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In 1904, the building of a planned community began, and the Henry River Manufacturing Company started producing fine cotton yarns in 1905. In its time, Henry River Mill Village was a completely self-sustained town: it operated under its own currency, generated its own electricity, and churned its own moonshine. While the mill thrived during its operating years, the 12-hour shifts often proved backbreaking for workers. By the time the 12,000 spindles slowed to a halt in the late 1960s, many workers had hoboed out of town looking for higher wages. The mill itself burned down in 1977, but the two-story company store and many of the workers' houses remain, creating an eerie silhouette--and serving as inspiration to both artists and filmmakers.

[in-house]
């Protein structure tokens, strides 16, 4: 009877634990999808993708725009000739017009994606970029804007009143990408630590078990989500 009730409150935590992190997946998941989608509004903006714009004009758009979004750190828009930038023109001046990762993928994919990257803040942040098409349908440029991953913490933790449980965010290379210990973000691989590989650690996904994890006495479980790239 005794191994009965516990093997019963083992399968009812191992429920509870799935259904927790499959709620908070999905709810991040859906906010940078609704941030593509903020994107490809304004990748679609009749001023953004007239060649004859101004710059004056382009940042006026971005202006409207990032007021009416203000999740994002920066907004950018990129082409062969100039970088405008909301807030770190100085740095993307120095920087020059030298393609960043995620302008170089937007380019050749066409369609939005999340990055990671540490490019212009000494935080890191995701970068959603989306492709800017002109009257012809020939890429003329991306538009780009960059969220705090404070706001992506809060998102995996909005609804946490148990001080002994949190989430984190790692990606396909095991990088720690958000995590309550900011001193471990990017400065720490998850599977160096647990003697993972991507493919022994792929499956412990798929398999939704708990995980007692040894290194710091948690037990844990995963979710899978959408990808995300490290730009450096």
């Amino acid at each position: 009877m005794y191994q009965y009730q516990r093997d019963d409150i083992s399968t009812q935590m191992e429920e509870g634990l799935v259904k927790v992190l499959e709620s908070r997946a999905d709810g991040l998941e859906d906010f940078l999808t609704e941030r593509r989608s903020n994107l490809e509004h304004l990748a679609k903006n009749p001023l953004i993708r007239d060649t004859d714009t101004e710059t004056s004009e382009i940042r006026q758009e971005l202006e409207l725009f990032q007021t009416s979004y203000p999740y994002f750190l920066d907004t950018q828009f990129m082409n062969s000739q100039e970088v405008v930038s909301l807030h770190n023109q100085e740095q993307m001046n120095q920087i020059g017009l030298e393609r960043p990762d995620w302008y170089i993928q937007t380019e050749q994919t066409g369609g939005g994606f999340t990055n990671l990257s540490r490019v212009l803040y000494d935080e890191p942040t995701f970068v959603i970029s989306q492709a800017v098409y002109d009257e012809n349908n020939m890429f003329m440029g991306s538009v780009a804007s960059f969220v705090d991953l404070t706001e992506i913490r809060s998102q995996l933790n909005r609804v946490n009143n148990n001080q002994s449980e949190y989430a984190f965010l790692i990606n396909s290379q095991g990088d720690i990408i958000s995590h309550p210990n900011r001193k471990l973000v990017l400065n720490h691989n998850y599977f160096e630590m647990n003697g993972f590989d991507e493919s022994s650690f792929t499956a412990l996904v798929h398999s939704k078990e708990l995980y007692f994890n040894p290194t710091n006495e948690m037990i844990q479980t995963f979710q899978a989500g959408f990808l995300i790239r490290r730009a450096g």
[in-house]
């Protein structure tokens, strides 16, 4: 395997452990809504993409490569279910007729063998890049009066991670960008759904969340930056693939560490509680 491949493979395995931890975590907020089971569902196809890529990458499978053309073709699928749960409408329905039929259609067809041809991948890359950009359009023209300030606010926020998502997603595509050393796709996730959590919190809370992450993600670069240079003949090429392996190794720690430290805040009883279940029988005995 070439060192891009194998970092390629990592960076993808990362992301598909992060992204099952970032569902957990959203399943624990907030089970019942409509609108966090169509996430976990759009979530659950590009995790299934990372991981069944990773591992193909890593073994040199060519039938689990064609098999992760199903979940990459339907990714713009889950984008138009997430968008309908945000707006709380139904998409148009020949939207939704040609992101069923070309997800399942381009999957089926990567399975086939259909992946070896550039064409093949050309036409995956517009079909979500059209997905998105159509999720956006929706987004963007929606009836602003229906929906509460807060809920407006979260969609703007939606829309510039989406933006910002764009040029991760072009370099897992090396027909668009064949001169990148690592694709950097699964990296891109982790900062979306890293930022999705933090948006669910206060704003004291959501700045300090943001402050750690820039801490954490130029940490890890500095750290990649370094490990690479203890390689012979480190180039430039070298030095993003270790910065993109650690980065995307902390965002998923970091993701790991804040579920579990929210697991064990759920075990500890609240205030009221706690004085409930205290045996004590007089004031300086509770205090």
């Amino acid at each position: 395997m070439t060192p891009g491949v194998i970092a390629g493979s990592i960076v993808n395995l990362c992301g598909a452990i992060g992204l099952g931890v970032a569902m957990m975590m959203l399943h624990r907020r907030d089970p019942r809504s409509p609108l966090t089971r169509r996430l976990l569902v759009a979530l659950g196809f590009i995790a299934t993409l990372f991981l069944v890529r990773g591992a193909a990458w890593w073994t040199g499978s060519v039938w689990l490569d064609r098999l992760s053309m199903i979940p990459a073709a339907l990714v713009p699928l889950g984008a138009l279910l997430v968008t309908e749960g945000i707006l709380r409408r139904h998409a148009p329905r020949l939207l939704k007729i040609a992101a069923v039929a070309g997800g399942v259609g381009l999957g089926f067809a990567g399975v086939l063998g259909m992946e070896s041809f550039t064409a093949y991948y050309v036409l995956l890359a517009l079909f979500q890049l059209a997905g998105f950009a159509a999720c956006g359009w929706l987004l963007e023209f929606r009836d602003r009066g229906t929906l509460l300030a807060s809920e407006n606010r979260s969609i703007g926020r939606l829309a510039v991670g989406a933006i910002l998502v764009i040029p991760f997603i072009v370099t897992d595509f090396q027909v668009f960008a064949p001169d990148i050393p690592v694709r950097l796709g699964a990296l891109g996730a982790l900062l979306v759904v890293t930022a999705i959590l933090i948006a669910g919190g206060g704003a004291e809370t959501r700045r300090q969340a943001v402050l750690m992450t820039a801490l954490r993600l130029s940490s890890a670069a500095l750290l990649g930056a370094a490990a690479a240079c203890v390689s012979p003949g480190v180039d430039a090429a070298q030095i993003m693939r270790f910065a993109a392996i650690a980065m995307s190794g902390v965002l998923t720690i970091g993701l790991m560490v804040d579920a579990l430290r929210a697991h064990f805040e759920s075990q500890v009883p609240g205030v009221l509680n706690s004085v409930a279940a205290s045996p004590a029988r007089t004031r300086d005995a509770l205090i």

|Publisher:||Arcadia Publishing SC|
|Series:||Images of America Series|
|Product dimensions:||6.30(w) x 9.10(h) x 0.30(d)|
About the Author
Writer Nicole Callihan, whose grandmother grew up "on the hill," combines forces with longtime Henry River resident Ruby Young Keller to create this compelling account of a mill village turned ghost town turned Hollywood movie set. With stories and photographs gathered from former residents and their families, Henry River Mill Village emerges as not only a rich account of the North Carolina textile industry, but as a true testament to a community that flourished even in hardship.